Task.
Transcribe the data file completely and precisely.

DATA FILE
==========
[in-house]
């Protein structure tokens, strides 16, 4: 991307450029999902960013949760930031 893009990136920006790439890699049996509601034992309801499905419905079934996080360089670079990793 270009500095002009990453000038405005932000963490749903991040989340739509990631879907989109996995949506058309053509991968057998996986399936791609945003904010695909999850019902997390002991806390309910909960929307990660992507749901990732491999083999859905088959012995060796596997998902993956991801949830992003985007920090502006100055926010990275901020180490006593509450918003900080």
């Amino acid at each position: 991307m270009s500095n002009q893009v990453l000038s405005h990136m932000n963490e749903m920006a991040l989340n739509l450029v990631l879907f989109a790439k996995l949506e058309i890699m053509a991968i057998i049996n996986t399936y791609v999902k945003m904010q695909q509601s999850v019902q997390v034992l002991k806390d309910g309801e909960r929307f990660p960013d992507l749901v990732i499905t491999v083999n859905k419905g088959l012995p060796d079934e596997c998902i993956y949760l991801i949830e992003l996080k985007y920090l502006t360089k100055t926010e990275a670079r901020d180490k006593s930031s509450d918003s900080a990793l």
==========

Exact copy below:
[in-house]
């Protein structure tokens, strides 16, 4: 991307450029999902960013949760930031 893009990136920006790439890699049996509601034992309801499905419905079934996080360089670079990793 270009500095002009990453000038405005932000963490749903991040989340739509990631879907989109996995949506058309053509991968057998996986399936791609945003904010695909999850019902997390002991806390309910909960929307990660992507749901990732491999083999859905088959012995060796596997998902993956991801949830992003985007920090502006100055926010990275901020180490006593509450918003900080």
């Amino acid at each position: 991307m270009s500095n002009q893009v990453l000038s405005h990136m932000n963490e749903m920006a991040l989340n739509l450029v990631l879907f989109a790439k996995l949506e058309i890699m053509a991968i057998i049996n996986t399936y791609v999902k945003m904010q695909q509601s999850v019902q997390v034992l002991k806390d309910g309801e909960r929307f990660p960013d992507l749901v990732i499905t491999v083999n859905k419905g088959l012995p060796d079934e596997c998902i993956y949760l991801i949830e992003l996080k985007y920090l502006t360089k100055t926010e990275a670079r901020d180490k006593s930031s509450d918003s900080a990793l």